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OP0011-PARE A week to tweet: findings from young pare’s online course for twitter novices
  1. S.R. Stones1,2,3,
  2. on behalf of Young PARE Working Group
  1. 1Fibromyalgia Action UK, Paisley, UK
  2. 2Young PARE, Zürich, Switzerland
  3. 3School of Healthcare, University of Leeds, Leeds, UK


Background Twitter is a social networking platform that enables individuals to publish short posts called tweets. Twitter enables individuals to reach over 270 million active users on the platform each month.1 A useful way to develop individuals’ confidence on Twitter can be through participating in tweet chats and by conversing at conferences through the use of a preselected hashtag.2 Young PARE identified a need among the patient community to provide some training for individuals to get started on Twitter. This mirrored the ongoing work provided by EMEUNET for rheumatology professionals.

Objectives The aim of the course was to deliver a structured online Twitter learning experience, and to evaluate participants’ use and perceptions of the course.

Methods The course was hosted on Mailchimp over a period of seven days, from Thursday 16 until Wednesday 22 February 2017. Participants wishing to take part signed up to the course via a form advertised by email and online. Participants received an email with a task to complete at 09:00 each day. Despite the daily prompt, the course was self-paced, enabling participants to participate at their own convenience. An anonymous evaluation survey, hosted by bos, was distributed to participants immediately after the course. A combination of 5-point Likert scales, multiple allowable answers and open-ended comments were employed.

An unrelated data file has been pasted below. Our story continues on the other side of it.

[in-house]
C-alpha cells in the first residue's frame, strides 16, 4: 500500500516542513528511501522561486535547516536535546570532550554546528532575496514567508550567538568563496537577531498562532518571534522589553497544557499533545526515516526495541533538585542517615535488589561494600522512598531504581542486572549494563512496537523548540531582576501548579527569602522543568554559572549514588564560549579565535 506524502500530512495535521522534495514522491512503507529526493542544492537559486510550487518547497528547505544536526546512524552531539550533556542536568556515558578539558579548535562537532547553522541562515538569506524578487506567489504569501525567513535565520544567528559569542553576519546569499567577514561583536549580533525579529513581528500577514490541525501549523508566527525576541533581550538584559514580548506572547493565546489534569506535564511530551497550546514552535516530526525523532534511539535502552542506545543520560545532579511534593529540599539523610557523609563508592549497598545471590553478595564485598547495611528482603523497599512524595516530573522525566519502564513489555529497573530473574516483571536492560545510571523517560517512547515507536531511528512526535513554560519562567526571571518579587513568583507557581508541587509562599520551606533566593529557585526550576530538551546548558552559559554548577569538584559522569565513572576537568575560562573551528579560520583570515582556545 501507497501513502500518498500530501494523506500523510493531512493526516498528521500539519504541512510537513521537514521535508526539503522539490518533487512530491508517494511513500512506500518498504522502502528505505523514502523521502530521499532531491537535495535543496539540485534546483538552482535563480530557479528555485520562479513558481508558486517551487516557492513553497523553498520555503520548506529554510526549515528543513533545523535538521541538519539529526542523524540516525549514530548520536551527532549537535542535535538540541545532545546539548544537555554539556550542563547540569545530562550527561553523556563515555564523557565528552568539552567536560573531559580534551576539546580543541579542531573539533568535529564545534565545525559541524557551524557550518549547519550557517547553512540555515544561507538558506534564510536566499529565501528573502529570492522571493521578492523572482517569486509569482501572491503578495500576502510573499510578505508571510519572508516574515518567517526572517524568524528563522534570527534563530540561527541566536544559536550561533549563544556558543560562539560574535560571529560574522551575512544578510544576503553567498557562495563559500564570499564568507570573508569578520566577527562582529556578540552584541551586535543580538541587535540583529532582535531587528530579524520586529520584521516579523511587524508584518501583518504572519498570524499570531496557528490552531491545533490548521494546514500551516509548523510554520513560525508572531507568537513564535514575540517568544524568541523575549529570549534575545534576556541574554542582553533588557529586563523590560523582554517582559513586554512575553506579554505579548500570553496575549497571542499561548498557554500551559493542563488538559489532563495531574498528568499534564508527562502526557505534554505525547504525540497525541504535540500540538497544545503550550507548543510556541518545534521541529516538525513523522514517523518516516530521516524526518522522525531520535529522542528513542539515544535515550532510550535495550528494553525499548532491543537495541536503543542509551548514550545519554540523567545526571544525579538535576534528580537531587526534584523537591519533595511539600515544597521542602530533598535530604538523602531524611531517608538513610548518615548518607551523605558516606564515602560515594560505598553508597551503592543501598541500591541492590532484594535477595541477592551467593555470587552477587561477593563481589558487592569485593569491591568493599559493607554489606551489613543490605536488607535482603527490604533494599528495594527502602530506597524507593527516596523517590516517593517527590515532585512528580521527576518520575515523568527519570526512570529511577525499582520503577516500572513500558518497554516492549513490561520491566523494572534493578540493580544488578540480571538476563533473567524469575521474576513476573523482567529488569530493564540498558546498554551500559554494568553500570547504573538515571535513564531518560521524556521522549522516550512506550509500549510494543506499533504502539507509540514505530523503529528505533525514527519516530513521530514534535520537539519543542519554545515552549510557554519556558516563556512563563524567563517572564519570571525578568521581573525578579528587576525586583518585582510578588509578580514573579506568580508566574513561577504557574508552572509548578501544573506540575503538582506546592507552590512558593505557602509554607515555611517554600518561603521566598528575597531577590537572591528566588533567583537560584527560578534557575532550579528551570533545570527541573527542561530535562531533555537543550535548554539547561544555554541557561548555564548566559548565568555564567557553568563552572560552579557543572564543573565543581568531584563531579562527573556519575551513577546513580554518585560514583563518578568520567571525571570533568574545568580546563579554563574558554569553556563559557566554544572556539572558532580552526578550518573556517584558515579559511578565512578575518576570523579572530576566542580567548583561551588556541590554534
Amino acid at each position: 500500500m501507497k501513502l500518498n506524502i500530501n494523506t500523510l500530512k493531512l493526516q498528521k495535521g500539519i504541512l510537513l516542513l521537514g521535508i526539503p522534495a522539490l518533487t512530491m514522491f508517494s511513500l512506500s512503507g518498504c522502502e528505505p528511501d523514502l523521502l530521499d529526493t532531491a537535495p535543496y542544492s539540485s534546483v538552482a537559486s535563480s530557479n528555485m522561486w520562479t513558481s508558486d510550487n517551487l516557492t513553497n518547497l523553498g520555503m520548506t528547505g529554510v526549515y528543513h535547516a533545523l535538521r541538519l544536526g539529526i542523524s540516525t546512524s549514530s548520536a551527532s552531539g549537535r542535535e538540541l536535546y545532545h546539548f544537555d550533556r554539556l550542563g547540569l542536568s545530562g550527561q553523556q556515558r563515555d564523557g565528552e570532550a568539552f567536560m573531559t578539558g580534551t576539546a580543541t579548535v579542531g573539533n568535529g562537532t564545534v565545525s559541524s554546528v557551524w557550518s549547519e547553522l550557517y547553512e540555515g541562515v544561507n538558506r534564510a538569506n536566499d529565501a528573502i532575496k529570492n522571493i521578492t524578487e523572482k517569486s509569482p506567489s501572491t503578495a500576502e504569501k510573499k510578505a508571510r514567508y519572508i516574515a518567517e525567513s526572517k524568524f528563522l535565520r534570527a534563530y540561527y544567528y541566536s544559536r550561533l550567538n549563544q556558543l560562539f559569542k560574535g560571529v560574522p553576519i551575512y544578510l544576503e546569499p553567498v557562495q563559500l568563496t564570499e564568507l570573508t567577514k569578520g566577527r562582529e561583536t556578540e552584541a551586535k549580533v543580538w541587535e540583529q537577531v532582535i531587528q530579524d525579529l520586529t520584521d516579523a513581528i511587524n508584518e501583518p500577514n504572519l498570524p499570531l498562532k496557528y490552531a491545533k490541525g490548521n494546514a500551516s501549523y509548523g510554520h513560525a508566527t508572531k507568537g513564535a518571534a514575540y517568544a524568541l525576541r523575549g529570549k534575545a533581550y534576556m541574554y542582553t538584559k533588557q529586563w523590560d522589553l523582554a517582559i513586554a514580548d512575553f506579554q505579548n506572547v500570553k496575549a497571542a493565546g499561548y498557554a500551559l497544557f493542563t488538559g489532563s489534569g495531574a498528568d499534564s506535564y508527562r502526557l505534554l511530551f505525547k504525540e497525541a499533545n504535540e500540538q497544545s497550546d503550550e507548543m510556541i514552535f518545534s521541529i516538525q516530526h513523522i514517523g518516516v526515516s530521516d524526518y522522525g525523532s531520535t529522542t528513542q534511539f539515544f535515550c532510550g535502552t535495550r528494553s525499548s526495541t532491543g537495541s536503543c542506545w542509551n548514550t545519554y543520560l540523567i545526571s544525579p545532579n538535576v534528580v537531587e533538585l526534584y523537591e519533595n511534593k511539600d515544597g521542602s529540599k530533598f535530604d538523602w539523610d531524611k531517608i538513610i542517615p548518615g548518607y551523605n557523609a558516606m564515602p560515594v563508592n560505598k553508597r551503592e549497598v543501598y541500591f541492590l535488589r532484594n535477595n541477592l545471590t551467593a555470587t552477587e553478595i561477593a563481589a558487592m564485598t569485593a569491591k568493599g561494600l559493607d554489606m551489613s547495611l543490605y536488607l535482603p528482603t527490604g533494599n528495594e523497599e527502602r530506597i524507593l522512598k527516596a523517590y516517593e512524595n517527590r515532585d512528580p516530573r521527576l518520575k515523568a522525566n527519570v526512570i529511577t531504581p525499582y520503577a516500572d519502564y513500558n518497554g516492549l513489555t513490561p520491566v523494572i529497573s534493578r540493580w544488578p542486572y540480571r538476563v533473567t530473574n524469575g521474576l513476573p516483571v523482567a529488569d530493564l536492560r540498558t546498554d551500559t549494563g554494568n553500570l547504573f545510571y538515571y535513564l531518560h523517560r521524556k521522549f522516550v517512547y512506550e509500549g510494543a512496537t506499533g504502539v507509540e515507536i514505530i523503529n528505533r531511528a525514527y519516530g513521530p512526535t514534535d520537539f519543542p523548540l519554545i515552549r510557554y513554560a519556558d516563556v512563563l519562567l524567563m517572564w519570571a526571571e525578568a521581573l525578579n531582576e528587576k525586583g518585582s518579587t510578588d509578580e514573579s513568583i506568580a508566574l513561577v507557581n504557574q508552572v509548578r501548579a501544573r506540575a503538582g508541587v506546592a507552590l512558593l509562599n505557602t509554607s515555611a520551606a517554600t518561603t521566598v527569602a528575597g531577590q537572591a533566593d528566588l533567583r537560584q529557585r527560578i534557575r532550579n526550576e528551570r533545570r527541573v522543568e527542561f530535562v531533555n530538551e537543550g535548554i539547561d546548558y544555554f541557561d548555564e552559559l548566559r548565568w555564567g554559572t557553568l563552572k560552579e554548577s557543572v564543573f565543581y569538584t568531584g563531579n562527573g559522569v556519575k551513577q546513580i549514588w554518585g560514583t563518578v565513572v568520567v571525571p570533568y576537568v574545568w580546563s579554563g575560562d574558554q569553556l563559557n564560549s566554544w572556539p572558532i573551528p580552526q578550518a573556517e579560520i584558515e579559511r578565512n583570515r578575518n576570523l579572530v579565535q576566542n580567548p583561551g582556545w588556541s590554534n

Results A total of 95 individuals subscribed to the course, with 11% responding to the survey (n=11). Of the respondents, 63.7% were aged 35 years or older. The course was rated as either good (63.6%) or excellent (36.4%), with 63.6% stating that the course met their expectations. The most favoured topics rated as strongly liked or liked by 90.9% of respondents were: (i) Using twitter at conferences; (ii) Public and protected tweets; (iii) Embedding Twitter feeds; (iv) Hashtags; and (v) Sending tweets. However, some participants felt that Twitter was not applicable to their country. Participants also provided constructive feedback for future courses; including more screenshots to guide textual prompts, and the option to house the course in a single, online location that can be accessible at any time.

Conclusions ‘A week to tweet’ challenged the misconception that social media is just for young people under 35. The course provided a simplified account of Twitter, from the basics of getting started, through to more complex functions. It appeared to be a welcomed resource for twitter novices, though the instructional content could be simplified, particularly for participants whose first language is not English. Cultural issues were also raised, with some participants feeling that Twitter wasn’t relevant in their country. This highlights the need for better awareness of the global functionality of Twitter, and the capabilities of this social networking platform. For future instances, course content should be accessible from an online repository, so that participants can access the course at their own pace. There may be scope for the course to be hosted under the EULAR School of Rheumatology in the future.

References [1] McNamara P. A nurse’s guide to twitter. Ausmed Education2017. Available from (Accessed January 2018).

[2] Stones SR, Smith J. Social media supremacy: A force of change paving the way for the next generation of healthcare and research. Evidence-Based Nursing2018;21:2–3. doi:10.1136/eb-2017-102846

Disclosure of Interest None declared

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